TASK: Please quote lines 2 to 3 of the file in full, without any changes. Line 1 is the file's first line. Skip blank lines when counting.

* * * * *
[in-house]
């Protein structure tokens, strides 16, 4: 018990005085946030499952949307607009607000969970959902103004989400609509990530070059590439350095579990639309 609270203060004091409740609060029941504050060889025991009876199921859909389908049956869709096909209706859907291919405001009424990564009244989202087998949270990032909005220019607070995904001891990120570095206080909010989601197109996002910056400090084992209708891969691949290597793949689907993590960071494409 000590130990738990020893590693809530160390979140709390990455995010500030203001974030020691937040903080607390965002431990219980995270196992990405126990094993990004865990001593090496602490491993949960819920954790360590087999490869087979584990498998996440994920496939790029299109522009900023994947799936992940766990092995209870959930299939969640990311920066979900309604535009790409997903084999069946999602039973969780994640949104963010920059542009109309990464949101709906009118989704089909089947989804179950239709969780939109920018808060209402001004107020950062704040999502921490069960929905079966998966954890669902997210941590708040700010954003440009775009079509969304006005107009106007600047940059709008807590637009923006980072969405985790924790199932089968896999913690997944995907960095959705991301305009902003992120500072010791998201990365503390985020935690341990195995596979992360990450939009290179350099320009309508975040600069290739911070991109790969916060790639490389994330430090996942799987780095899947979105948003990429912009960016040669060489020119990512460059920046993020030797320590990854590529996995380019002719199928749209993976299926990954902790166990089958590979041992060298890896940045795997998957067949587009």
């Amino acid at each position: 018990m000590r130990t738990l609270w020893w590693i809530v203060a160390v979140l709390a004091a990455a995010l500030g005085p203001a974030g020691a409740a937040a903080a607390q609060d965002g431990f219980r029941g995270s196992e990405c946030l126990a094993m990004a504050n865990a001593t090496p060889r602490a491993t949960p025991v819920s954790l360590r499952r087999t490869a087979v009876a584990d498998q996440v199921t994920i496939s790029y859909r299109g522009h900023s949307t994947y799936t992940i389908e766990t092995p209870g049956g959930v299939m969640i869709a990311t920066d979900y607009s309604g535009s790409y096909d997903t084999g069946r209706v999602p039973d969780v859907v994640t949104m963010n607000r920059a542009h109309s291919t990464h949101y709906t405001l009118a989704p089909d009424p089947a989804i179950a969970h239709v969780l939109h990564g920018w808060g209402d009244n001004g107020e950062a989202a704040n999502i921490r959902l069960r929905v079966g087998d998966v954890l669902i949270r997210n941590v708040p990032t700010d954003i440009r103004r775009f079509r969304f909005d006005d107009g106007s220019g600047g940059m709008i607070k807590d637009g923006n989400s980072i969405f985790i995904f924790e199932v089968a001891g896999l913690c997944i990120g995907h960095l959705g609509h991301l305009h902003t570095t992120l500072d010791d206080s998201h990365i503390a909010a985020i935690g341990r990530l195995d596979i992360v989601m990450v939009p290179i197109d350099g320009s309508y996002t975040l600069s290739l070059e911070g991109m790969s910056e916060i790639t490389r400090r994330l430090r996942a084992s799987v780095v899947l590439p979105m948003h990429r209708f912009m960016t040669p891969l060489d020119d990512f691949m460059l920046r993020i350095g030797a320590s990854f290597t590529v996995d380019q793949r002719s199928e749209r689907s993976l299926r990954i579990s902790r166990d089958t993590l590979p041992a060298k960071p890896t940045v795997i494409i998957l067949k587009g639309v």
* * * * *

């Protein structure tokens, strides 16, 4: 018990005085946030499952949307607009607000969970959902103004989400609509990530070059590439350095579990639309 609270203060004091409740609060029941504050060889025991009876199921859909389908049956869709096909209706859907291919405001009424990564009244989202087998949270990032909005220019607070995904001891990120570095206080909010989601197109996002910056400090084992209708891969691949290597793949689907993590960071494409 000590130990738990020893590693809530160390979140709390990455995010500030203001974030020691937040903080607390965002431990219980995270196992990405126990094993990004865990001593090496602490491993949960819920954790360590087999490869087979584990498998996440994920496939790029299109522009900023994947799936992940766990092995209870959930299939969640990311920066979900309604535009790409997903084999069946999602039973969780994640949104963010920059542009109309990464949101709906009118989704089909089947989804179950239709969780939109920018808060209402001004107020950062704040999502921490069960929905079966998966954890669902997210941590708040700010954003440009775009079509969304006005107009106007600047940059709008807590637009923006980072969405985790924790199932089968896999913690997944995907960095959705991301305009902003992120500072010791998201990365503390985020935690341990195995596979992360990450939009290179350099320009309508975040600069290739911070991109790969916060790639490389994330430090996942799987780095899947979105948003990429912009960016040669060489020119990512460059920046993020030797320590990854590529996995380019002719199928749209993976299926990954902790166990089958590979041992060298890896940045795997998957067949587009």
């Amino acid at each position: 018990m000590r130990t738990l609270w020893w590693i809530v203060a160390v979140l709390a004091a990455a995010l500030g005085p203001a974030g020691a409740a937040a903080a607390q609060d965002g431990f219980r029941g995270s196992e990405c946030l126990a094993m990004a504050n865990a001593t090496p060889r602490a491993t949960p025991v819920s954790l360590r499952r087999t490869a087979v009876a584990d498998q996440v199921t994920i496939s790029y859909r299109g522009h900023s949307t994947y799936t992940i389908e766990t092995p209870g049956g959930v299939m969640i869709a990311t920066d979900y607009s309604g535009s790409y096909d997903t084999g069946r209706v999602p039973d969780v859907v994640t949104m963010n607000r920059a542009h109309s291919t990464h949101y709906t405001l009118a989704p089909d009424p089947a989804i179950a969970h239709v969780l939109h990564g920018w808060g209402d009244n001004g107020e950062a989202a704040n999502i921490r959902l069960r929905v079966g087998d998966v954890l669902i949270r997210n941590v708040p990032t700010d954003i440009r103004r775009f079509r969304f909005d006005d107009g106007s220019g600047g940059m709008i607070k807590d637009g923006n989400s980072i969405f985790i995904f924790e199932v089968a001891g896999l913690c997944i990120g995907h960095l959705g609509h991301l305009h902003t570095t992120l500072d010791d206080s998201h990365i503390a909010a985020i935690g341990r990530l195995d596979i992360v989601m990450v939009p290179i197109d350099g320009s309508y996002t975040l600069s290739l070059e911070g991109m790969s910056e916060i790639t490389r400090r994330l430090r996942a084992s799987v780095v899947l590439p979105m948003h990429r209708f912009m960016t040669p891969l060489d020119d990512f691949m460059l920046r993020i350095g030797a320590s990854f290597t590529v996995d380019q793949r002719s199928e749209r689907s993976l299926r990954i579990s902790r166990d089958t993590l590979p041992a060298k960071p890896t940045v795997i494409i998957l067949k587009g639309v």